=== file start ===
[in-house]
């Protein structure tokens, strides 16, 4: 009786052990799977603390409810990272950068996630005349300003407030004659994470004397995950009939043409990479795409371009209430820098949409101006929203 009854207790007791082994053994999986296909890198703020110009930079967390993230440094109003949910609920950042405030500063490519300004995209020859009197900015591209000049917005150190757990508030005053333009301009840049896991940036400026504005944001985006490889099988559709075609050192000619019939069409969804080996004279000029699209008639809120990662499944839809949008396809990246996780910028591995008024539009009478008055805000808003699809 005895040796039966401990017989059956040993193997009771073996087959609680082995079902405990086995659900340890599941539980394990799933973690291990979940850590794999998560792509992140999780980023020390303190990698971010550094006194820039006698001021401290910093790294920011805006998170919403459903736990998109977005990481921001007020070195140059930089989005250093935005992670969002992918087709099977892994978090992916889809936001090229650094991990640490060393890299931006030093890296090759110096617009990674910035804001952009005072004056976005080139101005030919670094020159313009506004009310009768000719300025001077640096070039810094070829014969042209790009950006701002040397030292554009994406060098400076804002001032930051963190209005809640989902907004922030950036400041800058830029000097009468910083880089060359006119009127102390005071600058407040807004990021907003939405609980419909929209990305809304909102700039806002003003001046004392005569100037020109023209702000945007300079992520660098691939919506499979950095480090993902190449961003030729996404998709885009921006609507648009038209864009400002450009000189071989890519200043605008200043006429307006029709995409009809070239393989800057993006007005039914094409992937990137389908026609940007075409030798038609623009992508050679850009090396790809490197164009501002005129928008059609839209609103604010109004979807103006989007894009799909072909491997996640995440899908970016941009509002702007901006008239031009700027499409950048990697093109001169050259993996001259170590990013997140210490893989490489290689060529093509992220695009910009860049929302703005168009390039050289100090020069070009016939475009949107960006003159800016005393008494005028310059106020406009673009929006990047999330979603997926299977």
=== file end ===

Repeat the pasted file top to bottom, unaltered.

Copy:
[in-house]
């Protein structure tokens, strides 16, 4: 009786052990799977603390409810990272950068996630005349300003407030004659994470004397995950009939043409990479795409371009209430820098949409101006929203 009854207790007791082994053994999986296909890198703020110009930079967390993230440094109003949910609920950042405030500063490519300004995209020859009197900015591209000049917005150190757990508030005053333009301009840049896991940036400026504005944001985006490889099988559709075609050192000619019939069409969804080996004279000029699209008639809120990662499944839809949008396809990246996780910028591995008024539009009478008055805000808003699809 005895040796039966401990017989059956040993193997009771073996087959609680082995079902405990086995659900340890599941539980394990799933973690291990979940850590794999998560792509992140999780980023020390303190990698971010550094006194820039006698001021401290910093790294920011805006998170919403459903736990998109977005990481921001007020070195140059930089989005250093935005992670969002992918087709099977892994978090992916889809936001090229650094991990640490060393890299931006030093890296090759110096617009990674910035804001952009005072004056976005080139101005030919670094020159313009506004009310009768000719300025001077640096070039810094070829014969042209790009950006701002040397030292554009994406060098400076804002001032930051963190209005809640989902907004922030950036400041800058830029000097009468910083880089060359006119009127102390005071600058407040807004990021907003939405609980419909929209990305809304909102700039806002003003001046004392005569100037020109023209702000945007300079992520660098691939919506499979950095480090993902190449961003030729996404998709885009921006609507648009038209864009400002450009000189071989890519200043605008200043006429307006029709995409009809070239393989800057993006007005039914094409992937990137389908026609940007075409030798038609623009992508050679850009090396790809490197164009501002005129928008059609839209609103604010109004979807103006989007894009799909072909491997996640995440899908970016941009509002702007901006008239031009700027499409950048990697093109001169050259993996001259170590990013997140210490893989490489290689060529093509992220695009910009860049929302703005168009390039050289100090020069070009016939475009949107960006003159800016005393008494005028310059106020406009673009929006990047999330979603997926299977």